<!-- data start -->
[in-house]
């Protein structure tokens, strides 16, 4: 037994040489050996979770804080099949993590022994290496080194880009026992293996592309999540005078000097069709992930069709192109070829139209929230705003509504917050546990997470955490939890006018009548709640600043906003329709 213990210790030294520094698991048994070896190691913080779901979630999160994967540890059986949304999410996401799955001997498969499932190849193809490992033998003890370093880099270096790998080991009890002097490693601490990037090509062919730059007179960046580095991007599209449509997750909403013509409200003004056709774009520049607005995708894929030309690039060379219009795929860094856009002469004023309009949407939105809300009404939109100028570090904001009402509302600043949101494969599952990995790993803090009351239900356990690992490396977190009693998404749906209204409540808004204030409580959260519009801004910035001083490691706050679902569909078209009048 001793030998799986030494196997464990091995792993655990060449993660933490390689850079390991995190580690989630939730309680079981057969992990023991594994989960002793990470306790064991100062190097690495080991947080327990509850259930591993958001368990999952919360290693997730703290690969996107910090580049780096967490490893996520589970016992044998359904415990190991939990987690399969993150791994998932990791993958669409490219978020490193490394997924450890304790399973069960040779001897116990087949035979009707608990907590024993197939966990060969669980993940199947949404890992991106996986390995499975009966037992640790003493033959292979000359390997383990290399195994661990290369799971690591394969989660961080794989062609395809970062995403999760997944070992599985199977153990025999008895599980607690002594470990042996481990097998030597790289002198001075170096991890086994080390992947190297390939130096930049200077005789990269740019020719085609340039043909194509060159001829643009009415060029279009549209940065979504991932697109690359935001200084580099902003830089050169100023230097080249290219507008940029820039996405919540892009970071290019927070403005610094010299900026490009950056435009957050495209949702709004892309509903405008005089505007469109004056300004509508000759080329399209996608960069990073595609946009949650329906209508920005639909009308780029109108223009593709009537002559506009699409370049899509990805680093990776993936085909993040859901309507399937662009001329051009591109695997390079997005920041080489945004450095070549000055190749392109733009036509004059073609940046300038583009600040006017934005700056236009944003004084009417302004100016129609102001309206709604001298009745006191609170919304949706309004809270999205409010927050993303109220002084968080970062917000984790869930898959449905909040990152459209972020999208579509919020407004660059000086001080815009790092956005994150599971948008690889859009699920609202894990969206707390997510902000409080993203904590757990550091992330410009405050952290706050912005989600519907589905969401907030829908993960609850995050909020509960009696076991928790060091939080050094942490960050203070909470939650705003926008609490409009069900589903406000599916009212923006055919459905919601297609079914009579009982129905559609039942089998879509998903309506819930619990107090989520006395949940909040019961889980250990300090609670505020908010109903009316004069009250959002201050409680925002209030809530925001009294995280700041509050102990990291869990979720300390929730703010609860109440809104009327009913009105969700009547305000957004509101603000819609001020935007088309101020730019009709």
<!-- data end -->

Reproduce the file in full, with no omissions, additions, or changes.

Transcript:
[in-house]
């Protein structure tokens, strides 16, 4: 037994040489050996979770804080099949993590022994290496080194880009026992293996592309999540005078000097069709992930069709192109070829139209929230705003509504917050546990997470955490939890006018009548709640600043906003329709 213990210790030294520094698991048994070896190691913080779901979630999160994967540890059986949304999410996401799955001997498969499932190849193809490992033998003890370093880099270096790998080991009890002097490693601490990037090509062919730059007179960046580095991007599209449509997750909403013509409200003004056709774009520049607005995708894929030309690039060379219009795929860094856009002469004023309009949407939105809300009404939109100028570090904001009402509302600043949101494969599952990995790993803090009351239900356990690992490396977190009693998404749906209204409540808004204030409580959260519009801004910035001083490691706050679902569909078209009048 001793030998799986030494196997464990091995792993655990060449993660933490390689850079390991995190580690989630939730309680079981057969992990023991594994989960002793990470306790064991100062190097690495080991947080327990509850259930591993958001368990999952919360290693997730703290690969996107910090580049780096967490490893996520589970016992044998359904415990190991939990987690399969993150791994998932990791993958669409490219978020490193490394997924450890304790399973069960040779001897116990087949035979009707608990907590024993197939966990060969669980993940199947949404890992991106996986390995499975009966037992640790003493033959292979000359390997383990290399195994661990290369799971690591394969989660961080794989062609395809970062995403999760997944070992599985199977153990025999008895599980607690002594470990042996481990097998030597790289002198001075170096991890086994080390992947190297390939130096930049200077005789990269740019020719085609340039043909194509060159001829643009009415060029279009549209940065979504991932697109690359935001200084580099902003830089050169100023230097080249290219507008940029820039996405919540892009970071290019927070403005610094010299900026490009950056435009957050495209949702709004892309509903405008005089505007469109004056300004509508000759080329399209996608960069990073595609946009949650329906209508920005639909009308780029109108223009593709009537002559506009699409370049899509990805680093990776993936085909993040859901309507399937662009001329051009591109695997390079997005920041080489945004450095070549000055190749392109733009036509004059073609940046300038583009600040006017934005700056236009944003004084009417302004100016129609102001309206709604001298009745006191609170919304949706309004809270999205409010927050993303109220002084968080970062917000984790869930898959449905909040990152459209972020999208579509919020407004660059000086001080815009790092956005994150599971948008690889859009699920609202894990969206707390997510902000409080993203904590757990550091992330410009405050952290706050912005989600519907589905969401907030829908993960609850995050909020509960009696076991928790060091939080050094942490960050203070909470939650705003926008609490409009069900589903406000599916009212923006055919459905919601297609079914009579009982129905559609039942089998879509998903309506819930619990107090989520006395949940909040019961889980250990300090609670505020908010109903009316004069009250959002201050409680925002209030809530925001009294995280700041509050102990990291869990979720300390929730703010609860109440809104009327009913009105969700009547305000957004509101603000819609001020935007088309101020730019009709």